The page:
Reprinted from Branding Bytes
Question: How can we do a better job of keeping everyone in our organization on brand message?
Answer: It doesn't matter how good the choir is. If everyone is singing from different song sheets—it's just noise! The same holds true for an organization's brand. If everyone is sending out different messages, it confuses the audiences you are trying to reach. One of the best ways to keep everyone on message is to create a "messaging package."
A messaging package is simply a compilation of the core messages you want your brand to convey. Its purpose is to help you stay on message whenever you communicate information about your organization. A good messaging package answers the questions: Who are we? What do we do? How do we do it? And why should anyone care enough to support us? (Note: Given limited space, here I will simply offer a brief description of how to go about creating your messages. For a more expanded view of message development, click here.)
Your messaging package should include the following:
TaglineA tagline is a catchy, quick-identifying reference, usually no more than five to seven words. A good tagline will trigger the imagination, interest, and emotions of your target audiences. Think of Nike's "Just do it!" or the American Red Cross's "Together, we can save a life."
Your tagline should be incorporated into all your materials, including signage, stationery, banners, media materials, Web site, etc.
Positioning StatementA positioning statement is often referred to as an "elevator speech," something that can be delivered quickly to someone who knows little, if anything, about your organization. It is perhaps the most important component of your messaging package and should be short, compelling, and to the point. For example:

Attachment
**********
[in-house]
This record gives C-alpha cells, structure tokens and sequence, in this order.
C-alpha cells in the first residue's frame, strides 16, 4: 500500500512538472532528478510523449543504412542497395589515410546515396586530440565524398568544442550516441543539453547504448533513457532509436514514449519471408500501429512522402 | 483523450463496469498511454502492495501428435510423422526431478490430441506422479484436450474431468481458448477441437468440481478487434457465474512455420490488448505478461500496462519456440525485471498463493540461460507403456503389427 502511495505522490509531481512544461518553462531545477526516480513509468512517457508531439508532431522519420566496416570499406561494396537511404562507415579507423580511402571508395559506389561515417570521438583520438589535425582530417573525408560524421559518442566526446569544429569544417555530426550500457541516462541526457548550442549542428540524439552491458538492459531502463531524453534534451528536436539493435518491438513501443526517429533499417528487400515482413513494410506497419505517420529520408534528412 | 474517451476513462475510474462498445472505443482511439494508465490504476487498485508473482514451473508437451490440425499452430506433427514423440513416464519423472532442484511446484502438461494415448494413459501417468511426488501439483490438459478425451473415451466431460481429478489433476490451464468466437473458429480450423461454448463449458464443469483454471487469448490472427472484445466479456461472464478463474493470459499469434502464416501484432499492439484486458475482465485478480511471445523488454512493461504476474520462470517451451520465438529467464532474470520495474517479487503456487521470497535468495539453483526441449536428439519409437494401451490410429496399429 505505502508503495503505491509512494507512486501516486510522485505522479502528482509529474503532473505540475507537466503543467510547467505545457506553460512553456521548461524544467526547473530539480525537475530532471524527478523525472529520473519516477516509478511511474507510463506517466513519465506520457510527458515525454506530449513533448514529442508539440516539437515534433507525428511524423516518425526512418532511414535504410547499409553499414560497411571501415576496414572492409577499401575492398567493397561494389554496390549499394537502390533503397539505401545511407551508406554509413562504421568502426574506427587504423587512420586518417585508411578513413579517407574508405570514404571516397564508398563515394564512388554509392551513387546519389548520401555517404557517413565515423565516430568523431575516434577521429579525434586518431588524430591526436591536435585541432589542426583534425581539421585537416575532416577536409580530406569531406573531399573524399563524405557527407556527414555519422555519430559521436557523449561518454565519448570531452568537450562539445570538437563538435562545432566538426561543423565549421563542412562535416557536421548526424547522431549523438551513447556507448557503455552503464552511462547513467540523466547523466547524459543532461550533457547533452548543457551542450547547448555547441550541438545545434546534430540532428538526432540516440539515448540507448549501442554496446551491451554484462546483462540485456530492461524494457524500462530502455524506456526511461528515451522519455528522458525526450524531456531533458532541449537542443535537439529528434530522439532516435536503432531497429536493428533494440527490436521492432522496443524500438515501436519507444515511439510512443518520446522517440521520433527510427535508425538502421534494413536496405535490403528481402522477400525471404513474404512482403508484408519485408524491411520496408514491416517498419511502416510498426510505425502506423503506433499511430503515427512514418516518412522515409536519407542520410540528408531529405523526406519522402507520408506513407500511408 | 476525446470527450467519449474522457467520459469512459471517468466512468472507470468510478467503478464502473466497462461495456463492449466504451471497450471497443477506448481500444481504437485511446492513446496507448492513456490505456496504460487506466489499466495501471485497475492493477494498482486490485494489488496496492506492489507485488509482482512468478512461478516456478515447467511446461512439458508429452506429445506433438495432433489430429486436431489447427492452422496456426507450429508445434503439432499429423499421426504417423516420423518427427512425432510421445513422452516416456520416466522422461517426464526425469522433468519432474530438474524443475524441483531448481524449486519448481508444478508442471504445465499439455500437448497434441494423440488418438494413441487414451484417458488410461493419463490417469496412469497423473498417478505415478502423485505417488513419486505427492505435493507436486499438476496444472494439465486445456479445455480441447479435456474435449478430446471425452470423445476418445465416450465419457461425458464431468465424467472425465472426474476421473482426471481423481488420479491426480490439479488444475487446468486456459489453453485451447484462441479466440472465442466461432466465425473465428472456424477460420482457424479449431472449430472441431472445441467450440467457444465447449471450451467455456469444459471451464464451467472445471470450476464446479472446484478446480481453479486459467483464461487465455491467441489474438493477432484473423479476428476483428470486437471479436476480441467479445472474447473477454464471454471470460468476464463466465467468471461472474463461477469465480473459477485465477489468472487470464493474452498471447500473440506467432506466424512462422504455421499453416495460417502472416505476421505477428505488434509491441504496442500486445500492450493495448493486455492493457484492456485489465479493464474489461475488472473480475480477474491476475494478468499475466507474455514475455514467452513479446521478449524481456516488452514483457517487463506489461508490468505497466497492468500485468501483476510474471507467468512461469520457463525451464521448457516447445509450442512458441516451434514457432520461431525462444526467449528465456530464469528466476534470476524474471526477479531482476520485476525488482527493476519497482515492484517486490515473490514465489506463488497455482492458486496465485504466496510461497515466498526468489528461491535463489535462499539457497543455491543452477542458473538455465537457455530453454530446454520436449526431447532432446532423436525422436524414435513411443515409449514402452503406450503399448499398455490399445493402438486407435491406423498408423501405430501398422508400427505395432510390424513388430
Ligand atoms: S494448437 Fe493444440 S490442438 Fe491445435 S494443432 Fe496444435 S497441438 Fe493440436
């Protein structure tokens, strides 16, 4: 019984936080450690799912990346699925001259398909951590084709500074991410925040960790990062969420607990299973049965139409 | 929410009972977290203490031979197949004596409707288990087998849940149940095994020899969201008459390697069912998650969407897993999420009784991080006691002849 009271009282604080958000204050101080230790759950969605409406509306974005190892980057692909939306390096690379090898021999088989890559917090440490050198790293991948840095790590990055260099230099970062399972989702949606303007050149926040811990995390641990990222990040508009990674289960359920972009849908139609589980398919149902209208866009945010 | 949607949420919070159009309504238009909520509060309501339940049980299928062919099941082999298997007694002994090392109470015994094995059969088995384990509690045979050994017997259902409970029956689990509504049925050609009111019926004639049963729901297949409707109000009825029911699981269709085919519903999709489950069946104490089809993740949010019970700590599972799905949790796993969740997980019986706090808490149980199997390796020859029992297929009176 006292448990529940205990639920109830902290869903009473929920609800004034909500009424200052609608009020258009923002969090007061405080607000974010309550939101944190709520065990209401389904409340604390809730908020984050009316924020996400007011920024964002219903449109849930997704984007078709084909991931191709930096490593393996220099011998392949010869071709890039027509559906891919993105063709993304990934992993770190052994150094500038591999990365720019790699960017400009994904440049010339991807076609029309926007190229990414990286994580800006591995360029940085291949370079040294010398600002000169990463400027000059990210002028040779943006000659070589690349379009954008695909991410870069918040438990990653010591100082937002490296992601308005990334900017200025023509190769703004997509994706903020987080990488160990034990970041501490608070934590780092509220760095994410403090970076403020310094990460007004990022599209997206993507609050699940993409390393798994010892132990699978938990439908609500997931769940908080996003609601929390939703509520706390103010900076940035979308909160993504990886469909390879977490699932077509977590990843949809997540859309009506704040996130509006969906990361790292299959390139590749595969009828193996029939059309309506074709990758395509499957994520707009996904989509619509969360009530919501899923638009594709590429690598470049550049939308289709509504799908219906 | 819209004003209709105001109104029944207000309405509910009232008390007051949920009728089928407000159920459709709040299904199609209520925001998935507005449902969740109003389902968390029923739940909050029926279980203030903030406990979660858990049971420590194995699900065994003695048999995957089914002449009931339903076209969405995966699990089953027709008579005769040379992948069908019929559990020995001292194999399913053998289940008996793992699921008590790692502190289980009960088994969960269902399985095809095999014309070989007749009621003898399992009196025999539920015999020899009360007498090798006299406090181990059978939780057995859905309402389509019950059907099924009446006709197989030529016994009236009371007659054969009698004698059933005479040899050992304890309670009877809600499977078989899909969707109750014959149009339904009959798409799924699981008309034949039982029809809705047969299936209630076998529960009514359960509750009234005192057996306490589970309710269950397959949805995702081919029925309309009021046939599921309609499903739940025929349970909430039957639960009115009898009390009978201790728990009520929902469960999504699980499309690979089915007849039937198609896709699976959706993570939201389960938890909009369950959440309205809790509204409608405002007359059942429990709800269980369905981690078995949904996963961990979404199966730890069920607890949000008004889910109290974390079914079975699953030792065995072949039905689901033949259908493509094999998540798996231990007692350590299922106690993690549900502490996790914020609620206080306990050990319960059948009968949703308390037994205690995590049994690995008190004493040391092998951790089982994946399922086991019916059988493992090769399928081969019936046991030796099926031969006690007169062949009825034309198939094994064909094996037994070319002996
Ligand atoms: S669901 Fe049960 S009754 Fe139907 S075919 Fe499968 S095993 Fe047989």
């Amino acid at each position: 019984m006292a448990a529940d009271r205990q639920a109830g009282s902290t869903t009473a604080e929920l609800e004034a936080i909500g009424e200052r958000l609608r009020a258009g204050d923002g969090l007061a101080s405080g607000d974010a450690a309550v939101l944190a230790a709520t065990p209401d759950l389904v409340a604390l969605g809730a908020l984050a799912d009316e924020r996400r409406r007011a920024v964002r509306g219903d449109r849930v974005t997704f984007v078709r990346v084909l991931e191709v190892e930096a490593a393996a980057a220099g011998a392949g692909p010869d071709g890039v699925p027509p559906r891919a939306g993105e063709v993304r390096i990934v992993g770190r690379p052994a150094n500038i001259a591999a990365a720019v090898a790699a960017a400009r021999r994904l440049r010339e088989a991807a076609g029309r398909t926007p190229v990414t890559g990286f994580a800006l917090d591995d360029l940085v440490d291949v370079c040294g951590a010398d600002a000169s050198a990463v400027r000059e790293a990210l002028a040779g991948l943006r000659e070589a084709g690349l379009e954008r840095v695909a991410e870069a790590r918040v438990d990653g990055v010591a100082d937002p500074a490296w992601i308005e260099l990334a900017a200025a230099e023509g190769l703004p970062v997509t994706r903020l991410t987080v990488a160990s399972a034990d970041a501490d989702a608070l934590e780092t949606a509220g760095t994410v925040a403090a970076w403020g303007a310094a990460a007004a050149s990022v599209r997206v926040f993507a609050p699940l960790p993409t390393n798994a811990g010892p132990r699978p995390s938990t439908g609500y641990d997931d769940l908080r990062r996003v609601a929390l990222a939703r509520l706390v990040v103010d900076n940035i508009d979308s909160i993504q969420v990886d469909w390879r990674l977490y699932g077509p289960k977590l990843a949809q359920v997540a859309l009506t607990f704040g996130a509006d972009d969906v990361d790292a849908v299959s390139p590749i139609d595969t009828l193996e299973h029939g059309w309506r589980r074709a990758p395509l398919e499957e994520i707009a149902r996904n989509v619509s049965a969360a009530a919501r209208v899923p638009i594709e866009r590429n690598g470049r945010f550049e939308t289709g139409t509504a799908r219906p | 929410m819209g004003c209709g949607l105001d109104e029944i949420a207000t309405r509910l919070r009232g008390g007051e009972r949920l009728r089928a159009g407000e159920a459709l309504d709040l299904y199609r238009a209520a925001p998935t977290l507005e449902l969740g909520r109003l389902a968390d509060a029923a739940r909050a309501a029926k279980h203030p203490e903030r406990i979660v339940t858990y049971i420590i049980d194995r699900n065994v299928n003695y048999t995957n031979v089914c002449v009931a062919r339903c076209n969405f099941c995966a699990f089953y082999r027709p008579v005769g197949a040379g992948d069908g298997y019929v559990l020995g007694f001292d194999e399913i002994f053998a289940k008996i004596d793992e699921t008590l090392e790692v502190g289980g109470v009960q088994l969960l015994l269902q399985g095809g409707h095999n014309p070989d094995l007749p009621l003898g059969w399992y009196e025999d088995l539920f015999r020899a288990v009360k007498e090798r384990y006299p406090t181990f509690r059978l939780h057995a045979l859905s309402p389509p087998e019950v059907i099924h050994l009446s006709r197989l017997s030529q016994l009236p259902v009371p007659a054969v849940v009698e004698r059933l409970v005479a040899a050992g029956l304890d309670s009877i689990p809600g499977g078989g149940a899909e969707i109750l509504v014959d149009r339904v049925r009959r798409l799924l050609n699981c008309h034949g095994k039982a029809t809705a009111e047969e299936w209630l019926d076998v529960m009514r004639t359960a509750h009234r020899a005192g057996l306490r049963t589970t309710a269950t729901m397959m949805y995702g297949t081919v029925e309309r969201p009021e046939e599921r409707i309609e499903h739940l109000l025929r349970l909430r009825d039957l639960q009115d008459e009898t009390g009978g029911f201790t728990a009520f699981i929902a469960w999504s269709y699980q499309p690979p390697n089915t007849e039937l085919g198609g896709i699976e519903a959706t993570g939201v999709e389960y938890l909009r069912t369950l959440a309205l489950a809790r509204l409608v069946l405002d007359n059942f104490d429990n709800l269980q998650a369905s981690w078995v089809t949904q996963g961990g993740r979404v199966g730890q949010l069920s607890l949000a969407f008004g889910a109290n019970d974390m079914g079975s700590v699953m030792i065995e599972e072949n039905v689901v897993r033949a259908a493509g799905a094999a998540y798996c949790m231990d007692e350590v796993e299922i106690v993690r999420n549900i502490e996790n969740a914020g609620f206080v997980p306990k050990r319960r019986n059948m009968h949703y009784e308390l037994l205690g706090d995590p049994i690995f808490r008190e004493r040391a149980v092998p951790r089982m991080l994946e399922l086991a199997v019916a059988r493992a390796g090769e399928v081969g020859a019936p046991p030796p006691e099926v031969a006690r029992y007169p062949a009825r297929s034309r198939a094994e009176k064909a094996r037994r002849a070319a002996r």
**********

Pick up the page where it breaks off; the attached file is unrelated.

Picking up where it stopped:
XYZ is a leading community-based nonprofit that helps place people into homes they can afford. Working collaboratively with others, last year we helped more than 200 families purchase their first homes and were responsible for more than $6 million worth of local economic activity.When developing your positioning statement, keep in mind that its purpose is not to educate people about every program, service, or product your organization offers. Rather it should be designed to interest them in your overall mission, to get them to care enough about what you do—and your importance to the community—so that they will want to learn more.
Supporting StatementsThink of supporting statements as talking points to be included in your speeches, presentations, printed materials, Web site, and elsewhere.
You can create three supporting statements; you can create dozens of supporting statements that can be selectively used to target different audiences.
Supporting statements may address:
- Your core values (i.e., caring and responsive to the needs of customers; reliable, trustworthy business partner; good stewards of public/private funding, etc.)
- The range of programs and services you offer
- The impact of your work on the people you serve as well as the community in general
- How long your organization has been in existence
LogoYour logo is the design cornerstone that should give all of your materials a consistent look, style, and feel so that people can identify immediately with your organization. (Think of McDonald's golden arches, Nike's swoosh, and the Red Cross's, well, red cross.)
In addition to being attractive and representative of your brand, think about the various ways you may use your logo and how difficult or expensive it may be to reproduce. Consider proportions as well. A detailed logo that looks great on a large banner may not reproduce well when it is reduced small enough to fit on a business card. Also, how will it look in color, black and white, faxed, enlarged, or reduced?
Your logo should be used uniformly and consistently on all your materials, including annual reports, brochures, flyers, report covers, press releases, video covers, etc.
Creating an effective messaging package will take some time, energy, and resources. But if used consistently, it's a great way to get everyone singing from the same song sheet, a way to produce harmony instead of noise when it comes to explaining who you are, what you do, how you do it—and why anyone should care enough to support you.
Larry Checco, Checco Communications
© 2007, Larry Checco. Reprinted from Branding Bytes, vol. 1, no. 6 (spring 2007). Reprinted with permission.
Larry Checco is president of Checco Communications, www.Checcocomm.net, and author of Branding for Success: A Roadmap for Raising the Visibility and Value of Your Nonprofit Organization. In more than 25 years of nonprofit communications experience, he has helped raise the brand visibility, fundraising capabilities, membership levels, and impact of some of the nation's most respected nonprofit organizations and government agencies.